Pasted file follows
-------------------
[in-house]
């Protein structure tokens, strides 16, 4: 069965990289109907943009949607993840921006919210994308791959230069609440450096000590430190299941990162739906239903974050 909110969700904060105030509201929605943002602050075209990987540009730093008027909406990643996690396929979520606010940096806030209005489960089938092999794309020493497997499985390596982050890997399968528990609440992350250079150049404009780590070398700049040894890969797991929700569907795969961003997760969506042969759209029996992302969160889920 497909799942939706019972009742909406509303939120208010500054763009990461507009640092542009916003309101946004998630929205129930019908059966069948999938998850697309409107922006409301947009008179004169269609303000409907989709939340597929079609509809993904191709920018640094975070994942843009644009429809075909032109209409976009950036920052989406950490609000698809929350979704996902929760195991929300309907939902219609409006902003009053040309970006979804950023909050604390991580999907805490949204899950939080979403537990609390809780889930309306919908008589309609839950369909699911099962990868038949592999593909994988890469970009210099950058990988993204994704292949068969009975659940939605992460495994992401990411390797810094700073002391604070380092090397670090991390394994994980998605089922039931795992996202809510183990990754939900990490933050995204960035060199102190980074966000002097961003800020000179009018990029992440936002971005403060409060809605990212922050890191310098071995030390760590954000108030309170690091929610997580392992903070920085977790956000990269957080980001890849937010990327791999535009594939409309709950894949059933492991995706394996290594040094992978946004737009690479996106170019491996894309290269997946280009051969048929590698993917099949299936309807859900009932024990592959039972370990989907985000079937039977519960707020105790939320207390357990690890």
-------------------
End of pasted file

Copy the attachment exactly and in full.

[in-house]
């Protein structure tokens, strides 16, 4: 069965990289109907943009949607993840921006919210994308791959230069609440450096000590430190299941990162739906239903974050 909110969700904060105030509201929605943002602050075209990987540009730093008027909406990643996690396929979520606010940096806030209005489960089938092999794309020493497997499985390596982050890997399968528990609440992350250079150049404009780590070398700049040894890969797991929700569907795969961003997760969506042969759209029996992302969160889920 497909799942939706019972009742909406509303939120208010500054763009990461507009640092542009916003309101946004998630929205129930019908059966069948999938998850697309409107922006409301947009008179004169269609303000409907989709939340597929079609509809993904191709920018640094975070994942843009644009429809075909032109209409976009950036920052989406950490609000698809929350979704996902929760195991929300309907939902219609409006902003009053040309970006979804950023909050604390991580999907805490949204899950939080979403537990609390809780889930309306919908008589309609839950369909699911099962990868038949592999593909994988890469970009210099950058990988993204994704292949068969009975659940939605992460495994992401990411390797810094700073002391604070380092090397670090991390394994994980998605089922039931795992996202809510183990990754939900990490933050995204960035060199102190980074966000002097961003800020000179009018990029992440936002971005403060409060809605990212922050890191310098071995030390760590954000108030309170690091929610997580392992903070920085977790956000990269957080980001890849937010990327791999535009594939409309709950894949059933492991995706394996290594040094992978946004737009690479996106170019491996894309290269997946280009051969048929590698993917099949299936309807859900009932024990592959039972370990989907985000079937039977519960707020105790939320207390357990690890």